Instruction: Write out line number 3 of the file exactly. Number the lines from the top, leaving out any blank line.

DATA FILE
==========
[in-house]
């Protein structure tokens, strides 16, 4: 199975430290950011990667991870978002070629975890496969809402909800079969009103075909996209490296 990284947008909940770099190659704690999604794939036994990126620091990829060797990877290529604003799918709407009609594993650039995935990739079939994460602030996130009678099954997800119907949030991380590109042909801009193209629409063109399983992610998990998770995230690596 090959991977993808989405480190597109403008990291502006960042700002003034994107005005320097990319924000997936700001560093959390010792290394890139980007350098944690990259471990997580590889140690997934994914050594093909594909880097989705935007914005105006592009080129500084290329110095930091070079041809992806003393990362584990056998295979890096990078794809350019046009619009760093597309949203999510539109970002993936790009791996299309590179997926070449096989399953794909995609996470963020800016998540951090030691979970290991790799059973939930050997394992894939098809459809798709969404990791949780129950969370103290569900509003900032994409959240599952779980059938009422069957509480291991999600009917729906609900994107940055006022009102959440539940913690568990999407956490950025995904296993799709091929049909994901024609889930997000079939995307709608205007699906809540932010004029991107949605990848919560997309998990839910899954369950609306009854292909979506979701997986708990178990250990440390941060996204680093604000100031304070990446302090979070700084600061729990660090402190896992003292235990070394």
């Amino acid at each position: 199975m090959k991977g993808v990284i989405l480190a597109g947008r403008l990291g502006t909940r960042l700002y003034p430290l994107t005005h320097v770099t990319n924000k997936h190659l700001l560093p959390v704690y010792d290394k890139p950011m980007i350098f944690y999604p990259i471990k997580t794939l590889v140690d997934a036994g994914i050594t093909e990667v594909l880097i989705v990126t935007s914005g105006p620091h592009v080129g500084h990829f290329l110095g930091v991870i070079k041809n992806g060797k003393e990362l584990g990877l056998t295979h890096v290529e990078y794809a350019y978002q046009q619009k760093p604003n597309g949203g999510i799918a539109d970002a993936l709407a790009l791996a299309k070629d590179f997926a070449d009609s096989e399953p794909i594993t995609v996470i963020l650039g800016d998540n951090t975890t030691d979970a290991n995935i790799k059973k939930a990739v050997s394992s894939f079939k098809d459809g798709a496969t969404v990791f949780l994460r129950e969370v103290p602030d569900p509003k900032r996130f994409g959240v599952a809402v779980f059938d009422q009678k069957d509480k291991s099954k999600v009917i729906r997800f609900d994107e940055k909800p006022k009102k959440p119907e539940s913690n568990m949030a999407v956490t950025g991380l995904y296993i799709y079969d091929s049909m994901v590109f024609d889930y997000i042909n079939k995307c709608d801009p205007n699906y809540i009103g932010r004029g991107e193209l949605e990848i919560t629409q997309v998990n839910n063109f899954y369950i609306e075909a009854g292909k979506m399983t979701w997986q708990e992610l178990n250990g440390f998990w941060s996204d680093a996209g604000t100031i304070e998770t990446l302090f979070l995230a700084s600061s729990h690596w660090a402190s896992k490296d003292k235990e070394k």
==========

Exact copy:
């Amino acid at each position: 199975m090959k991977g993808v990284i989405l480190a597109g947008r403008l990291g502006t909940r960042l700002y003034p430290l994107t005005h320097v770099t990319n924000k997936h190659l700001l560093p959390v704690y010792d290394k890139p950011m980007i350098f944690y999604p990259i471990k997580t794939l590889v140690d997934a036994g994914i050594t093909e990667v594909l880097i989705v990126t935007s914005g105006p620091h592009v080129g500084h990829f290329l110095g930091v991870i070079k041809n992806g060797k003393e990362l584990g990877l056998t295979h890096v290529e990078y794809a350019y978002q046009q619009k760093p604003n597309g949203g999510i799918a539109d970002a993936l709407a790009l791996a299309k070629d590179f997926a070449d009609s096989e399953p794909i594993t995609v996470i963020l650039g800016d998540n951090t975890t030691d979970a290991n995935i790799k059973k939930a990739v050997s394992s894939f079939k098809d459809g798709a496969t969404v990791f949780l994460r129950e969370v103290p602030d569900p509003k900032r996130f994409g959240v599952a809402v779980f059938d009422q009678k069957d509480k291991s099954k999600v009917i729906r997800f609900d994107e940055k909800p006022k009102k959440p119907e539940s913690n568990m949030a999407v956490t950025g991380l995904y296993i799709y079969d091929s049909m994901v590109f024609d889930y997000i042909n079939k995307c709608d801009p205007n699906y809540i009103g932010r004029g991107e193209l949605e990848i919560t629409q997309v998990n839910n063109f899954y369950i609306e075909a009854g292909k979506m399983t979701w997986q708990e992610l178990n250990g440390f998990w941060s996204d680093a996209g604000t100031i304070e998770t990446l302090f979070l995230a700084s600061s729990h690596w660090a402190s896992k490296d003292k235990e070394k």